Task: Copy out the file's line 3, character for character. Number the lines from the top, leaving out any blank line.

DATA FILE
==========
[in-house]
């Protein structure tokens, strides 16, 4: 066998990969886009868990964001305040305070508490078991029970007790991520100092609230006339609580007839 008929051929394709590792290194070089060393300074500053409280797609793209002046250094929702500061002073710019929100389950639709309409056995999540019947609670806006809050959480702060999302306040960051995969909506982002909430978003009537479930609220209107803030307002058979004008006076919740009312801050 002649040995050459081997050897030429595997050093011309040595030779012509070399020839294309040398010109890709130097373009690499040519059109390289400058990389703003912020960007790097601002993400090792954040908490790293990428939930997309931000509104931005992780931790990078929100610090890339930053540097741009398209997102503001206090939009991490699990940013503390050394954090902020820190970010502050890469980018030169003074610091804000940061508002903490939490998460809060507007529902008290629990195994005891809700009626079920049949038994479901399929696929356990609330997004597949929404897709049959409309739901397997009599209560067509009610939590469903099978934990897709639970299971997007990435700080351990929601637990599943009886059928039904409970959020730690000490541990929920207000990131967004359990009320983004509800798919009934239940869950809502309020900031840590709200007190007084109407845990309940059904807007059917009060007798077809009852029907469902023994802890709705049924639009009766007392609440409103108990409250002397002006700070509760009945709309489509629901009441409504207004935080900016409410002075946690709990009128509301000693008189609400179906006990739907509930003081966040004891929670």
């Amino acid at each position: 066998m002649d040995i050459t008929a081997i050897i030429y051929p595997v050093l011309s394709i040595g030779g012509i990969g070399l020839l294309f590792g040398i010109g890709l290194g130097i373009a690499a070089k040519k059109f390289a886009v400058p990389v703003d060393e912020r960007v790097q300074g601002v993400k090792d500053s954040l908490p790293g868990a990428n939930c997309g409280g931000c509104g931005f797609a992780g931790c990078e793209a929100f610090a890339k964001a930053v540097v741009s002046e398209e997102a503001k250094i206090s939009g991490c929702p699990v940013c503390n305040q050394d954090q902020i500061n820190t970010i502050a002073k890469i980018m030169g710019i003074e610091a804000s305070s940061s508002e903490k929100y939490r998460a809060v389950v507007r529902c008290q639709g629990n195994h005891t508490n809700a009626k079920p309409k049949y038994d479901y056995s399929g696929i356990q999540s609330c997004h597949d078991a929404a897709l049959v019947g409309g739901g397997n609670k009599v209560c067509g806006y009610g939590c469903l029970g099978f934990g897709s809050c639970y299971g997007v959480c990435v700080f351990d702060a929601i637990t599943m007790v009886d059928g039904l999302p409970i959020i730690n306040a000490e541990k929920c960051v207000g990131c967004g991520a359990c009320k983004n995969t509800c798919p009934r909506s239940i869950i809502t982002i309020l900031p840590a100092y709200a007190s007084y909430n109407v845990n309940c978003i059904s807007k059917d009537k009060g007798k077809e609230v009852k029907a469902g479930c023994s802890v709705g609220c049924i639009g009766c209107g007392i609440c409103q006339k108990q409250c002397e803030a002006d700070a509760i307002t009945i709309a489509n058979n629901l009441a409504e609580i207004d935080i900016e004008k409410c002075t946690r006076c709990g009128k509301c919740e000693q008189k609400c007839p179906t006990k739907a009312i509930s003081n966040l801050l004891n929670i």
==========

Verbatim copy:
């Amino acid at each position: 066998m002649d040995i050459t008929a081997i050897i030429y051929p595997v050093l011309s394709i040595g030779g012509i990969g070399l020839l294309f590792g040398i010109g890709l290194g130097i373009a690499a070089k040519k059109f390289a886009v400058p990389v703003d060393e912020r960007v790097q300074g601002v993400k090792d500053s954040l908490p790293g868990a990428n939930c997309g409280g931000c509104g931005f797609a992780g931790c990078e793209a929100f610090a890339k964001a930053v540097v741009s002046e398209e997102a503001k250094i206090s939009g991490c929702p699990v940013c503390n305040q050394d954090q902020i500061n820190t970010i502050a002073k890469i980018m030169g710019i003074e610091a804000s305070s940061s508002e903490k929100y939490r998460a809060v389950v507007r529902c008290q639709g629990n195994h005891t508490n809700a009626k079920p309409k049949y038994d479901y056995s399929g696929i356990q999540s609330c997004h597949d078991a929404a897709l049959v019947g409309g739901g397997n609670k009599v209560c067509g806006y009610g939590c469903l029970g099978f934990g897709s809050c639970y299971g997007v959480c990435v700080f351990d702060a929601i637990t599943m007790v009886d059928g039904l999302p409970i959020i730690n306040a000490e541990k929920c960051v207000g990131c967004g991520a359990c009320k983004n995969t509800c798919p009934r909506s239940i869950i809502t982002i309020l900031p840590a100092y709200a007190s007084y909430n109407v845990n309940c978003i059904s807007k059917d009537k009060g007798k077809e609230v009852k029907a469902g479930c023994s802890v709705g609220c049924i639009g009766c209107g007392i609440c409103q006339k108990q409250c002397e803030a002006d700070a509760i307002t009945i709309a489509n058979n629901l009441a409504e609580i207004d935080i900016e004008k409410c002075t946690r006076c709990g009128k509301c919740e000693q008189k609400c007839p179906t006990k739907a009312i509930s003081n966040l801050l004891n929670i």